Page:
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Hal Licino

The 4 Primary Podcast Review Aspects

Apr 24 2014, 06:00 AM by

Two P's in a Podcast: Preparation to Publishing

 

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An inordinate number of podcasts are based upon the reviews of various products, services, digital items, tools, and just about anything that is sold just about anywhere. Whether you’re a n00bie podcaster or can trace your podcasting roots back to the nascent industry in the Nineties, you’d be well advised to brush up on the basics of podcast reviewing to ensure that you’re providing your audience the highest possible value.

Use every feature of the reviewed product
The first step in podcast reviews seems obvious but it’s really amazing how many podcasters actually fail to do it: Use the darn thing! If I had a dime for every podcast review I’ve heard where the reviewer claims something along the lines of “I haven’t tried this feature yet but it sure must be cool” I’d have Bill Gates in my garage washing my Rolls Royce collection. Unless you have read every page of the publication and/or the product manual, and have physically activated each and every feature in the device you’re reviewing do not even remotely think about hitting the on switch on your podcast recording software!
Hit all these points in any podcast review
Now that you have actually accumulated real and actual experiences that you can legitimately share with your podcast audience it’s time to ensure that you’re hitting all four of the primary aspects of any review podcast:

  1. Unbiased product information. You have to provide the absolute basics such as manufacturer, MSRP, specifications, etc. but you also have to steer clear of statements which can betray bias. So if you’re comparing this product to a similar one that is manufactured by a competitor your criteria better be factual and sustainable, not just “it’s made by Apple so it’s better than everyone else’s.”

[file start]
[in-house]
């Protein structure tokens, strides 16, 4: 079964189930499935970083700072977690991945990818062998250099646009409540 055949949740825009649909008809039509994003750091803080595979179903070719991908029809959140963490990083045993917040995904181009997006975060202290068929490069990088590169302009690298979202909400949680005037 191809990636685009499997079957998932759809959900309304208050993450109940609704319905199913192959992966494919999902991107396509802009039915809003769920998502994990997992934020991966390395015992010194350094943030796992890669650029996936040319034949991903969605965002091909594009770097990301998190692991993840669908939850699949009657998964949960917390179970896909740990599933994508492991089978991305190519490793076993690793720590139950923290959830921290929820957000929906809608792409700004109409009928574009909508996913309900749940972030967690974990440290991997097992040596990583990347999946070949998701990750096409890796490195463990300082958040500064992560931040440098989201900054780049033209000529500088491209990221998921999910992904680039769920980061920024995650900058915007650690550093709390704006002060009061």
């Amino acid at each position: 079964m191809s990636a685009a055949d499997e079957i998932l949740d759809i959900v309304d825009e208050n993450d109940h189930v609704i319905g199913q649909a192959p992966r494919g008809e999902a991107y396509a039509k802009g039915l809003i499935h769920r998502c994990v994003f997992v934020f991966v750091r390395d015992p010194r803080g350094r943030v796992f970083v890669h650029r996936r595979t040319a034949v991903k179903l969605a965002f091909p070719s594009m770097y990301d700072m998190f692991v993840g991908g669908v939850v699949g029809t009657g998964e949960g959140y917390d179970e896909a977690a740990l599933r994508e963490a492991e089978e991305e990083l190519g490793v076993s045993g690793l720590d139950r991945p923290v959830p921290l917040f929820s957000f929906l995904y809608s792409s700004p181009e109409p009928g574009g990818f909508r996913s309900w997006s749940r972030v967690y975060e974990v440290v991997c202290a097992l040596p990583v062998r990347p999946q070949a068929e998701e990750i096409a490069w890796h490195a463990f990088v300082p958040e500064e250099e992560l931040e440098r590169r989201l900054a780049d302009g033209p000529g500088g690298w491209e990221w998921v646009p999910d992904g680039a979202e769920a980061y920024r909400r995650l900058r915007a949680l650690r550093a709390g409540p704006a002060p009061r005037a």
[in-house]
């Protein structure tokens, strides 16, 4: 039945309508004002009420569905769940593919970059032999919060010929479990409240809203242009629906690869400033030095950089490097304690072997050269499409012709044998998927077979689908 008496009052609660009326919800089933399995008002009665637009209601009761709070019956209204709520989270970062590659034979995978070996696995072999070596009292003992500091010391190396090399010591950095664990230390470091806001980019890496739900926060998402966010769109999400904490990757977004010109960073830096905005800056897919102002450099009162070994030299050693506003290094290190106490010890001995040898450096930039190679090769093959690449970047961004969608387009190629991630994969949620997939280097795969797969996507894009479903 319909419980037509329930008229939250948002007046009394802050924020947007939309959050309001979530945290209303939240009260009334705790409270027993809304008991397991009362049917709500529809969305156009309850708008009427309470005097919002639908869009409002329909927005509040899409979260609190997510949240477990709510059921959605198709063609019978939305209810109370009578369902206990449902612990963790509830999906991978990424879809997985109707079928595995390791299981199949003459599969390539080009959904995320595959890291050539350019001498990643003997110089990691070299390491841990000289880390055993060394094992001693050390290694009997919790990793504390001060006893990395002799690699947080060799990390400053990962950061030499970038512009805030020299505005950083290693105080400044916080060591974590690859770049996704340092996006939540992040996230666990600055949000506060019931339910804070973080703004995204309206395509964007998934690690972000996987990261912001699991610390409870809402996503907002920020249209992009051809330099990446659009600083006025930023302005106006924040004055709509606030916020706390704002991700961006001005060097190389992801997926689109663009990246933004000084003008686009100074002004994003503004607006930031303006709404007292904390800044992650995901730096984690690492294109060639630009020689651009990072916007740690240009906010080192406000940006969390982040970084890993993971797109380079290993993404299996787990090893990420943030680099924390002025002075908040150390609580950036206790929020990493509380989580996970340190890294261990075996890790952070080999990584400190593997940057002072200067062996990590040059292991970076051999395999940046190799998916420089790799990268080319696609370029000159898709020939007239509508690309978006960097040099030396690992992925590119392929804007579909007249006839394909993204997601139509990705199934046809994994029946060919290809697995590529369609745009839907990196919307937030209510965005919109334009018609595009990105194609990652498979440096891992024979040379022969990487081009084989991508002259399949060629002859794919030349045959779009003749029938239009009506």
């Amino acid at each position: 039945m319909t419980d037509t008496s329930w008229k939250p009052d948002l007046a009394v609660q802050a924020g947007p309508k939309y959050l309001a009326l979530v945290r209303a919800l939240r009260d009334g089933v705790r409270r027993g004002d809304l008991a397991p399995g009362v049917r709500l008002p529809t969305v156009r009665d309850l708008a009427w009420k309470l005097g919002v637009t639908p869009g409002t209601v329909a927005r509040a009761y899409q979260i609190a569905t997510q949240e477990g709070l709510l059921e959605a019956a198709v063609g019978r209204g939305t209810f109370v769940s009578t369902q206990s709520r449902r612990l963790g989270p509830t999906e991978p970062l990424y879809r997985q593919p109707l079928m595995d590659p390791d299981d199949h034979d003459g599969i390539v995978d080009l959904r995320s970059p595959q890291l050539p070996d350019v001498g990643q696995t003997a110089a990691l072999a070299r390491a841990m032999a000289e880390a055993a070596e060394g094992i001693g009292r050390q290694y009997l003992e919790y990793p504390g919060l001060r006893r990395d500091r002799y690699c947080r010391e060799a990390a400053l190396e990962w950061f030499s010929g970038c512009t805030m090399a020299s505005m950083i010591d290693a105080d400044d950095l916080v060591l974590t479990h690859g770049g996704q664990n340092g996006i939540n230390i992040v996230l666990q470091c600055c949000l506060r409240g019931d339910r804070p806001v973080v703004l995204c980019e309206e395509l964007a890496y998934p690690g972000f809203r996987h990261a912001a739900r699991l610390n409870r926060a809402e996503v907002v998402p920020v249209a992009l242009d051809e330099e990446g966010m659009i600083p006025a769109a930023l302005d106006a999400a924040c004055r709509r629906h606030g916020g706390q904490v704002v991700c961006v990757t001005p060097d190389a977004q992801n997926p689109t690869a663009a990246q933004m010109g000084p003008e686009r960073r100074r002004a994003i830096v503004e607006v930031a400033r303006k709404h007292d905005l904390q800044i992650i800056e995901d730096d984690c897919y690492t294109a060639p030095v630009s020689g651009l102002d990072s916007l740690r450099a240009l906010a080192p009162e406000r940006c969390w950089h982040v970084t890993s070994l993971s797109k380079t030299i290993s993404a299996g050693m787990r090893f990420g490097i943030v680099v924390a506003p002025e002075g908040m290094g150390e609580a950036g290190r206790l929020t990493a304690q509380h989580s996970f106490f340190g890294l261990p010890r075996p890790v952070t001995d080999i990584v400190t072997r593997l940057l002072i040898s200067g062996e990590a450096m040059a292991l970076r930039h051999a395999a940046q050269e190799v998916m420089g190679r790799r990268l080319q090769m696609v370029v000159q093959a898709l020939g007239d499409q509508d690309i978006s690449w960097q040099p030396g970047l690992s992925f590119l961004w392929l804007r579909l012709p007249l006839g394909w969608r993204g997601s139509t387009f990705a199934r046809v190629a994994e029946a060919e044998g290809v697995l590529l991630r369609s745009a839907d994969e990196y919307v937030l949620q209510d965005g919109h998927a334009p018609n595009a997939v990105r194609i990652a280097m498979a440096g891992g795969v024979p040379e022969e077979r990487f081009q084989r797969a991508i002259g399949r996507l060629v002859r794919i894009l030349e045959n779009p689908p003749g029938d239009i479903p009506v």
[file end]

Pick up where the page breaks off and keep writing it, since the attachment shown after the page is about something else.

2. Advantages. The pros have to be clearly explained and validated. This is yet another situation where you have to be absolutely fair and balanced in your review. The pro can’t be just because you prefer to have the volume button on the lower left, but you have to justify in an absolutely absolute way why that placement is superior to any other.

  3. Disadvantages. The cons have to be supported exactly the same way as the pros. While some podcasters will claim that the reviews where they mercilessly slag some poor unsuspecting product are the ones which get the highest audience, it is those very same podcasters who soon garner a reputation as habitual flamers and lose that audience.

  4. Summary opinion. Once you’ve gone through all the pros and cons don’t just stop there! Some podcasts seem as if they have cut the ending off where they summarize their review and leave the audience with nothing but a long list of feature opinions. Once you have weighed all the pros and cons is the product worth buying? Would you buy it? Would you recommend it to Grandma?
Nothing on sale anywhere is total junk

Professional reviewers working in the podcast medium have universally discovered that even if they absolutely hate a product they are going to produce a far more valuable podcast if they remain polite and diplomatic discussing the actual facts about the item rather than descending into rudeness and insult. Nothing on sale anywhere is total junk otherwise no one would have ever bought it. Maybe it’s of inferior quality but it’s much cheaper than the competition, or perhaps it’s an improvement over the previous iteration which was even worse. Not only will your audience respect your opinion more if it is couched in fairness, but you’ll find that other manufacturers are going to be much more amenable to working with you on future reviews, even if the company you last savaged was their own fierce competitor. They’ll figure that if you did it to them, you might give their product the same vitriolic treatment.

As a podcasting reviewer you should consider yourself a peer to any major review site or publication. You have to adhere to the primary tenets of all professional reviewers in order to not only provide valuable information to your audience but also to protect your reputation!



Posted in Benchmark Series & Contests, Two P's in a Podcast: Preparation to Publishing

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